Arctic Spray

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7 Yoga Poses To Try Along with Arctic Spray For Back Pain

Downward-facing Dog


This classic yoga pose is a great total body stretch that targets back extensors, or the large muscles that help form your lower back, support your spine, and help you stand and lift objects.

Child’s Pose


It may look like you’re resting, but child’s pose is an active stretch that helps elongate the back. It’s also a great de-stressor before bed at the end of a long, exhausting day.

Pigeon Pose


Pigeon pose, which can be a little challenging for yoga newbies, stretches hip rotators and flexors. It might not seem like the most obvious position to treat a back ache, but tight hips can contribute to lower back pain.

Triangle Pose


Triangle pose is great for strengthening the back and legs and can help lengthen your muscles along the sides of your torso while stretching the muscle fibers along your outer hip (your IT, or iliotibial, band).

Cat and Cow Pose


The perfect poses for an achy, sore back, cow and cat stretches loosen back muscles, whether as part of a yoga routine or as a warm-up for another workout.

Upward-Facing Dog


Sometimes called a forward fold, the upward forward bend stretches the hamstrings and back muscles while providing a release for tight, tense shoulders.



Cobra works to open up your chest, stretch your abdominal muscles, and engage your back.

The Real Impact – High vs. Low Impact Exercise

The words “high-impact” may conjure up images of football players colliding head-on or soccer players taking an elbow to the face. But high-impact exercise also encompasses sports with less person-on-person contact, like the jolting motions involved in running (which can cause an impact of 2.5 times the runner’s body weight with each step) and gymnastics. While studies suggest the right amount of high-impact exercise can increase bone density, other research indicates too much can place excessive strain on the body and may even wear down muscles over time, possibly leading to crippling effects years later.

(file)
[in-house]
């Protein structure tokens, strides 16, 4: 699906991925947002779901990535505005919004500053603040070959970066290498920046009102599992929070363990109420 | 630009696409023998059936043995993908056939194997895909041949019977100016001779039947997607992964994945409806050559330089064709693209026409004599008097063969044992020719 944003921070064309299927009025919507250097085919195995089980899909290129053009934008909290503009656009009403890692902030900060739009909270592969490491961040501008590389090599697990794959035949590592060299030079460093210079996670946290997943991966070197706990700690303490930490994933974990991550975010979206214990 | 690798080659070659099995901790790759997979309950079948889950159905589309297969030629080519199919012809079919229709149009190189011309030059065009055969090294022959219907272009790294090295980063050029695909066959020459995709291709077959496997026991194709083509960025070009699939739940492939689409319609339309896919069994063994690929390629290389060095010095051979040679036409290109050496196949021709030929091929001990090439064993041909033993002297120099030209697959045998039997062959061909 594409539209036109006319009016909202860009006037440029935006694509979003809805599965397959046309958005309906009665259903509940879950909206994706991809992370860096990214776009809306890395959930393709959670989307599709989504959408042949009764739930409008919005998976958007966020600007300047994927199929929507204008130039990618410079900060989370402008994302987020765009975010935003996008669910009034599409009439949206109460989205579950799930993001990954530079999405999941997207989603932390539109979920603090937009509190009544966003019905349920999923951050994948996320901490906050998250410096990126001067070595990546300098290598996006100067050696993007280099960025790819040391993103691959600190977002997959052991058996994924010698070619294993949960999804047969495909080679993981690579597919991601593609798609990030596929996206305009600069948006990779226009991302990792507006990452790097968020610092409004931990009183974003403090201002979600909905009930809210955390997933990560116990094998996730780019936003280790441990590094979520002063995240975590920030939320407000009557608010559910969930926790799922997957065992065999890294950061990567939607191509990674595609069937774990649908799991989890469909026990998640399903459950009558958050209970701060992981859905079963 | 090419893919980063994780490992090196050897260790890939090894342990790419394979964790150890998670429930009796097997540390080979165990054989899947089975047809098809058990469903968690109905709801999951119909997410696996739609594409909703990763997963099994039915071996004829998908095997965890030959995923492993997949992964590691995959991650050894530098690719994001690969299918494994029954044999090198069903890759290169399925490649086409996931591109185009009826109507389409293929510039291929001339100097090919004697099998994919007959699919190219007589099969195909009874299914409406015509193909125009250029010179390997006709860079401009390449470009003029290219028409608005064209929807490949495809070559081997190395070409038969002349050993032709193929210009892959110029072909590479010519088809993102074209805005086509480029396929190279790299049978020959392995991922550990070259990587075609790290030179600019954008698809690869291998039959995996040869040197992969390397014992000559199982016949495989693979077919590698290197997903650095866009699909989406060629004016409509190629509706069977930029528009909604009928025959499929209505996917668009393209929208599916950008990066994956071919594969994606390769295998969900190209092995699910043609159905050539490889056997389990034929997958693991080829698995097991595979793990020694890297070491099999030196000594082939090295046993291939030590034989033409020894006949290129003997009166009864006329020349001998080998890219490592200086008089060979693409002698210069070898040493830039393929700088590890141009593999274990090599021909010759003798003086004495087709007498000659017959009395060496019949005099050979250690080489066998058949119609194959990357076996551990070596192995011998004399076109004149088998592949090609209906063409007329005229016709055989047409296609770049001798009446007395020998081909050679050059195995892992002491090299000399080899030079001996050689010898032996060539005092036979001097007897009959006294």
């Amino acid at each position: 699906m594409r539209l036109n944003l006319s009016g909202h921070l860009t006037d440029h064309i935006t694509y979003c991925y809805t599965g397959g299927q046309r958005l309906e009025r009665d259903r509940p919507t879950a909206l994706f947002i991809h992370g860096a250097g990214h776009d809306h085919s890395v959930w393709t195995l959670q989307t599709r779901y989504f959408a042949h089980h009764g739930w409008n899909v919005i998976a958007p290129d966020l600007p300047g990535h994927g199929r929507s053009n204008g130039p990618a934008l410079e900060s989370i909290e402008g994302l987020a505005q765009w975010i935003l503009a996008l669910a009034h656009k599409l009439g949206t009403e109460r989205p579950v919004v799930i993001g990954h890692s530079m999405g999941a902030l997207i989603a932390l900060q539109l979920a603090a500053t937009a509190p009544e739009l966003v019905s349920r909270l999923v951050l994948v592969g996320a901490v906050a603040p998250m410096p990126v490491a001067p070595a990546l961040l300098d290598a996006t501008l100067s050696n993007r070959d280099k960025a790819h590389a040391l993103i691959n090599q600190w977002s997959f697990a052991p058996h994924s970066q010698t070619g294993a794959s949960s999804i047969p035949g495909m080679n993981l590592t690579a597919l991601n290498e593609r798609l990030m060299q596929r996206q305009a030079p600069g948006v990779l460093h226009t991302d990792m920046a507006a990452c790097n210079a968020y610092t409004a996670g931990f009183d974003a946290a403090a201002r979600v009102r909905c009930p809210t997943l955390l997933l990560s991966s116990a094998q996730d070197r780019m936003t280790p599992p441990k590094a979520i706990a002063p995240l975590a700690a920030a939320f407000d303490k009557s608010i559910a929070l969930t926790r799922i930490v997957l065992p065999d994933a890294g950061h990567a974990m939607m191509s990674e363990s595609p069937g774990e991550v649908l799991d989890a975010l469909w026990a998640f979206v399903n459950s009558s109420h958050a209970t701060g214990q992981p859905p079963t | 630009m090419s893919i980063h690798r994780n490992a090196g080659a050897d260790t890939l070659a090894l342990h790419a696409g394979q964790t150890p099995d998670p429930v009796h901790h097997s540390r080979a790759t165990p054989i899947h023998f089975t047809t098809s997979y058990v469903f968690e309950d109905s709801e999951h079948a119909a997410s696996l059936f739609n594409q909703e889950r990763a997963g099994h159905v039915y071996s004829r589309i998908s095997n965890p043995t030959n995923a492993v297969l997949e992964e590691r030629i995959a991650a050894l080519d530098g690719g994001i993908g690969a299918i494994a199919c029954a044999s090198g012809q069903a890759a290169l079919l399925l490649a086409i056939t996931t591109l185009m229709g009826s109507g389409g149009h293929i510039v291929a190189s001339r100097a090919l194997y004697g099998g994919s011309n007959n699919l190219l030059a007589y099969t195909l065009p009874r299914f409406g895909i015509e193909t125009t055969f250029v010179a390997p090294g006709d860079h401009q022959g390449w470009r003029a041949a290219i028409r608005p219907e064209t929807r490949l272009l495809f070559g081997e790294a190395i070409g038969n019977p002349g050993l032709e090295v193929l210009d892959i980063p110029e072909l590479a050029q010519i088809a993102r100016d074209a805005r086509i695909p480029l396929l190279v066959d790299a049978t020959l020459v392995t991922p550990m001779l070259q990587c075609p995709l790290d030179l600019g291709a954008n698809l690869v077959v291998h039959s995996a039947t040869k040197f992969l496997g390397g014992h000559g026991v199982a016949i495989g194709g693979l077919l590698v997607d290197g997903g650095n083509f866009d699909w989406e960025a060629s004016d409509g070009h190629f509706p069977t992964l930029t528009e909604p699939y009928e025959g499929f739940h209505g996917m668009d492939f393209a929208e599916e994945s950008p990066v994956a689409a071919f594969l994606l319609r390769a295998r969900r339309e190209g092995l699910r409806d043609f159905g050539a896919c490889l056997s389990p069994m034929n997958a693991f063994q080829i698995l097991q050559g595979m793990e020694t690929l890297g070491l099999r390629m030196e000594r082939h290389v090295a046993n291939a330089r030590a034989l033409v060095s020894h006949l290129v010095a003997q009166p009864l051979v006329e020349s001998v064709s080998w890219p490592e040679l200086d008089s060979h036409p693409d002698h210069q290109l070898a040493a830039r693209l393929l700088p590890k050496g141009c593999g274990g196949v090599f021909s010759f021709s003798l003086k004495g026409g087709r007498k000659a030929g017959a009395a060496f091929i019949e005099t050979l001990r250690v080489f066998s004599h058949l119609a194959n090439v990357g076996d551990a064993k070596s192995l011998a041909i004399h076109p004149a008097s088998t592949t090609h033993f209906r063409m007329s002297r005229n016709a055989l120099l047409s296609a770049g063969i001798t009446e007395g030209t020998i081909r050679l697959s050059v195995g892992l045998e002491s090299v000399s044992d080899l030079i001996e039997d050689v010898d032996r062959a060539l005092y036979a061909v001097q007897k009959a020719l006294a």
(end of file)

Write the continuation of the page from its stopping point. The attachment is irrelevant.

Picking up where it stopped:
On the less-intense side, low-impact exercise (think swimming, yoga, and using the elliptical, movements that involve less direct force on the body) is done in a softer gear, placing less stress on the body and reducing risk of injury. But, (shocker) just like too much high-impact is bad, too much low-impact exercise may not give healthy bones the stimulus they need. For people who have joint damage or are recovering from injury, lower intensity exercise can be a great alternative means to stay healthy and active. Even football players use low impact exercises like yoga for rehabilitation and to increase flexibility.

So what’s best way to balance workouts for the biggest impact overall? While a lot of it can depend on individual needs, cross-training is often a great solution, alternating both low- and high-impact exercises instead of strictly focusing on one discipline.

The best way to get into cross-training is to start by alternating each workout day with high- and low-impact exercises. Look into gradually easing a few exercises from the other side into a workout week, depending on what the usual training plan looks like. But note those who aren’t used to a regular workout routine or who have specific health problems should usually check with a doctor before starting a new regimen. One thing to keep in mind is that cross training will not prevent injuries (there’s no real guaranteed way to prevent them, really), but it can decrease the risk of overuse injuries.

Have fun creating a middle ground using the best of both workout worlds! Instead of just yoga, how about yoga with weights? Maybe do some Zumba instead of hitting the treadmill? Or try a hand at jiu jitsu instead of swimming?

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